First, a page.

Did you hear the big news about Adélie penguins?

A previously unknown “supercolony” of 1.5 million Adélie penguins was discovered earlier this year on the Danger Islands, a cluster of islands off the tip of Antarctica.

While the Adélie penguin is classified as “Least Concern” by IUCN, the rapid warming over most of its range combined with its dependence on sea ice could cause this designation to be reconsidered, making it hard to predict future growth. The discovery of this colony is important for species population monitoring, drone technology and the future of Adélie penguins.

Keeping track of penguin populations is crucial because climate change and overfishing are impacting penguins drastically with 13 of the 18 species currently threatened or endangered. Climate change is causing water temperatures in the ocean to rise, which causes fish to migrate to colder waters. Penguins eat fish that swim in cold water currents, so the migration of those fish results in penguins having to travel farther for food. Taking fish out of the ocean at a rate that is not sustainable is a process called overfishing and is also decreasing the overall available food for penguins.

aerial footage of colony
Quadcopter aerial imagery of Adélie penguin breeding colonies on Heroina Island, Danger Islands, Antarctica | © WHOI, Northeastern University, Courtesy Thomas Sayre McChord, Hanumant Singh

The discovery of this supercolony provides hope for the future of Adélie penguins because it is important for penguin population dynamics and for preservation efforts for the area. This supercolony hosts the third and fourth largest colonies of Adélie penguins in the world and now, it can be properly protected. 

Tracking down this supercolony of penguins would have been very tough without drone technology. The drone flew 30 meters over the island in a “lawn-mowing fashion” in order to capture life on the whole island. An algorithm was developed for this species count and was used to count individual penguins. Antarctica has extremely harsh terrain and cold temperatures, making it difficult for scientists to access isolated pockets and count penguin populations. This drone technology may allow other researchers to study other animals in hard to reach locations.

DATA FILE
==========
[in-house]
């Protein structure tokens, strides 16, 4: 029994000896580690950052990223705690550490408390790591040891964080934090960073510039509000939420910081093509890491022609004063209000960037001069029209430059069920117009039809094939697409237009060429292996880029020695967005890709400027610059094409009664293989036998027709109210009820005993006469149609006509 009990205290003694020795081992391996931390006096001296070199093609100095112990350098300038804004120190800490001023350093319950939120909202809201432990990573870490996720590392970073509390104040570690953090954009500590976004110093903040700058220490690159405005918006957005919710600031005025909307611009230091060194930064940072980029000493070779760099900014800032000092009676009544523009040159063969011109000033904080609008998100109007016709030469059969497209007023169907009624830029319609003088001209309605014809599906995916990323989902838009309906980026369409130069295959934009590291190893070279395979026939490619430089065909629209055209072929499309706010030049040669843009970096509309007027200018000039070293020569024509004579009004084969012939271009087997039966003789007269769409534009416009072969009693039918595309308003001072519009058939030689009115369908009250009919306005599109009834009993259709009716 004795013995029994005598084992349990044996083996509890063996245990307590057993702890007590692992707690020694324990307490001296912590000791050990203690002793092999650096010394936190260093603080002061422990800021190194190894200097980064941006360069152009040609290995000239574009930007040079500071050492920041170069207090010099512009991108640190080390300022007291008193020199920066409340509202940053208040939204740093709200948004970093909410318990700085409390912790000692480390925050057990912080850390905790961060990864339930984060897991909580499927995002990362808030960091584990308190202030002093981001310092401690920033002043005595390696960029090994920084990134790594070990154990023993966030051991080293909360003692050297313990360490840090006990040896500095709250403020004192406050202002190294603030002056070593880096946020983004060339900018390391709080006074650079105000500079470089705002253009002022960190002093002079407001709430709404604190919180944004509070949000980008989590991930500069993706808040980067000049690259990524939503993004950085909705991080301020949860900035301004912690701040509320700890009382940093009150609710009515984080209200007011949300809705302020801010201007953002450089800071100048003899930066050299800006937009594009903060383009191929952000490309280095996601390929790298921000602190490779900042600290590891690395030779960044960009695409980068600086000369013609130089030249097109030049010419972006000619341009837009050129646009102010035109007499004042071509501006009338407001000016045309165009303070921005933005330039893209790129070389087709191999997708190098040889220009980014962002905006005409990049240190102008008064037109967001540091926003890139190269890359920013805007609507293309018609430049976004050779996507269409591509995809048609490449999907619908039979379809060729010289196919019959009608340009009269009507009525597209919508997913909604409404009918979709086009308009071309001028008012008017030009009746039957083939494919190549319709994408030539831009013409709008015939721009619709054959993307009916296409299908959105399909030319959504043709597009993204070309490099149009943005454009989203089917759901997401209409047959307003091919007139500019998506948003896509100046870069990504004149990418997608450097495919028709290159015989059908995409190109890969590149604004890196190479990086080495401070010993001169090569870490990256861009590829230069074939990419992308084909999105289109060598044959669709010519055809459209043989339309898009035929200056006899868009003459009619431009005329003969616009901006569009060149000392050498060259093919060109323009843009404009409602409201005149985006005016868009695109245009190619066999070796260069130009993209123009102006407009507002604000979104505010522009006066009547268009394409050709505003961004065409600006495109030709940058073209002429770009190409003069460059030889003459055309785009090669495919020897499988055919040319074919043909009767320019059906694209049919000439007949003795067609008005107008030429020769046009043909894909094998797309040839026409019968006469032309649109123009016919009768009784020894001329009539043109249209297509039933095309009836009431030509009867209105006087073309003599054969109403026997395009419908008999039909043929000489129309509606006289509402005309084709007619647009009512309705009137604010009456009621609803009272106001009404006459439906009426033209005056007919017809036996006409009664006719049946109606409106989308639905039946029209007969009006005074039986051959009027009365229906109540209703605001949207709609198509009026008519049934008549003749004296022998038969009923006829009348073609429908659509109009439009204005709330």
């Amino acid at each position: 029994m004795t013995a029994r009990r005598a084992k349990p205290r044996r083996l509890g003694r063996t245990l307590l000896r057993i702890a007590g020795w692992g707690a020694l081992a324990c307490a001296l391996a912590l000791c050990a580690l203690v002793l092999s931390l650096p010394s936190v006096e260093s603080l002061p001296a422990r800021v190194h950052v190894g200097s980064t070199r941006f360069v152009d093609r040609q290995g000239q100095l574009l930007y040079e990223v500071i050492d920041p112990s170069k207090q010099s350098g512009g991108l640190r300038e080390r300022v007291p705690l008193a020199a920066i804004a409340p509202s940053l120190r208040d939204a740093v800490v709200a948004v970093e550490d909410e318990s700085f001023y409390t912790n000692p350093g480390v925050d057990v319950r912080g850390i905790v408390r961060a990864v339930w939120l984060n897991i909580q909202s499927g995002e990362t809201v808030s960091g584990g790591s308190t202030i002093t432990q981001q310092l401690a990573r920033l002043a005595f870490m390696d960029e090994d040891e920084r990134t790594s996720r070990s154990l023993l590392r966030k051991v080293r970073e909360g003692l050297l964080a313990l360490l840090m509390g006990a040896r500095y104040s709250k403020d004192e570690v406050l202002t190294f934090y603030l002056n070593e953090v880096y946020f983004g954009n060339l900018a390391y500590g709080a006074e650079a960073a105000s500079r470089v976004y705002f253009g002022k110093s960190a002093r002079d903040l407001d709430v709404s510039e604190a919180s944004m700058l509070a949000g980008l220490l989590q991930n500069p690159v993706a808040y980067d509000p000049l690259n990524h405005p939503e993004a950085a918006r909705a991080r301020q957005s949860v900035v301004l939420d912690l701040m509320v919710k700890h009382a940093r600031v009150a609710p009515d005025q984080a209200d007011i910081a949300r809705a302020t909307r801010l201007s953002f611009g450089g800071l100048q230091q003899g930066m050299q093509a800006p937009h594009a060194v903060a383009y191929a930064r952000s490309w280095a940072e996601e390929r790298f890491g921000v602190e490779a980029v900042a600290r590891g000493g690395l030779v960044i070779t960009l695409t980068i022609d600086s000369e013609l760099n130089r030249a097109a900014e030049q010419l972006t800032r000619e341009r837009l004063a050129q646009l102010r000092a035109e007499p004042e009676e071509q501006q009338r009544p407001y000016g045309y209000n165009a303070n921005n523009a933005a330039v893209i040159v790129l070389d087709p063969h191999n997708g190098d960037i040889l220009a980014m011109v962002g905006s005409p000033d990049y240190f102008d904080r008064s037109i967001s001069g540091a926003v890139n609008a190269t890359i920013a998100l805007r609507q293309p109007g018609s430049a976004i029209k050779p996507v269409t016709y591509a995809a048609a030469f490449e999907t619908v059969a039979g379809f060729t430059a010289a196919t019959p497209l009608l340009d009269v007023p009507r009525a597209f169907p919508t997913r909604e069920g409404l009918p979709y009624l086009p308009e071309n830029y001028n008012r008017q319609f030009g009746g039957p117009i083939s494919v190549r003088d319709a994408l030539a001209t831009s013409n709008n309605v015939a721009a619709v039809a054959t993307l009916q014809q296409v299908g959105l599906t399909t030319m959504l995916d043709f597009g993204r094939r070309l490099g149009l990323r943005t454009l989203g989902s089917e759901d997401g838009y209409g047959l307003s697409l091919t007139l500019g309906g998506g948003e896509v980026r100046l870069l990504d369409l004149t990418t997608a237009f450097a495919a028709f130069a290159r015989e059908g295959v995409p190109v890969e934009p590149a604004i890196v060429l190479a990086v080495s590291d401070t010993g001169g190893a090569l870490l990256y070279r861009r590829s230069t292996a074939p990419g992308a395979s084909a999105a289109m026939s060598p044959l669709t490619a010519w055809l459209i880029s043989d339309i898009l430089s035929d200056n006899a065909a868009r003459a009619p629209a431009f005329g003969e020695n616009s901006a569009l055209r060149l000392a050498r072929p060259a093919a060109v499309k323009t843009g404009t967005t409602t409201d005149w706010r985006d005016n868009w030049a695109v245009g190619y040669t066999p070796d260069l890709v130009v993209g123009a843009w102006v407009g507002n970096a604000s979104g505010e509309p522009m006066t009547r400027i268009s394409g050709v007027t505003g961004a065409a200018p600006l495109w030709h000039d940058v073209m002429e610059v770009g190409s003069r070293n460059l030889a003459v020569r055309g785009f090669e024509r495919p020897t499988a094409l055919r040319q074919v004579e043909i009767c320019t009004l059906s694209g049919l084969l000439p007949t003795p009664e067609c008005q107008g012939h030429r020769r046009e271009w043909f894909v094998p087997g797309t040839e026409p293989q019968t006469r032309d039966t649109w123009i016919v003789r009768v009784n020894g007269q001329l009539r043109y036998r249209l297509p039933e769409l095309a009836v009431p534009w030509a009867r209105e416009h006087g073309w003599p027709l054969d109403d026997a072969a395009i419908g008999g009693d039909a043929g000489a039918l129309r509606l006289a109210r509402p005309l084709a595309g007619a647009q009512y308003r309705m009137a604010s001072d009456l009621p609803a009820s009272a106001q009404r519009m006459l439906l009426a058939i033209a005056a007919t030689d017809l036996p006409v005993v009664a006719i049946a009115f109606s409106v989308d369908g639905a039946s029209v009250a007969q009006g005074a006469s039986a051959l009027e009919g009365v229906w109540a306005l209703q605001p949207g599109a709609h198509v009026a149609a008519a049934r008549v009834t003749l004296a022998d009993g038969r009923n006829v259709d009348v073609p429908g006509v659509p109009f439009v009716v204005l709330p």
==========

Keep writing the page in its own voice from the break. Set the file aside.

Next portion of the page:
penguin looking at drone
An Adélie penguin and quadcopter on Brash Island, Danger Islands, Antarctica | © Stony Brook University, Louisiana State University, Courtesy Rachael Herman.

The drone used to discover this supercolony was developed by a Northeastern University researcher, Hanumant Singh. Our penguin team has a special connection to Northeastern because every six months we take on two co-op students. The co-op program at Northeastern allows students to take six months off of classes and work full time in their field of study. Our Northeastern co-ops get to see what it’s like to work with penguins here at the aquarium and by the end of their six months, they are trained in feeding all of our penguins and provide necessary day to day help for our team to function. Many Northeastern co-ops stick around (like me) to volunteer or work once their co-ops are done, which we (and the penguins) love! 

While the New England Aquarium does not have Adélie penguins, there are three other species of penguin on display in our 150,000-gallon exhibit. They need lots of care and attention every day. If you love penguins and are 18 or older, you can even apply to volunteer or intern in the penguin exhibit!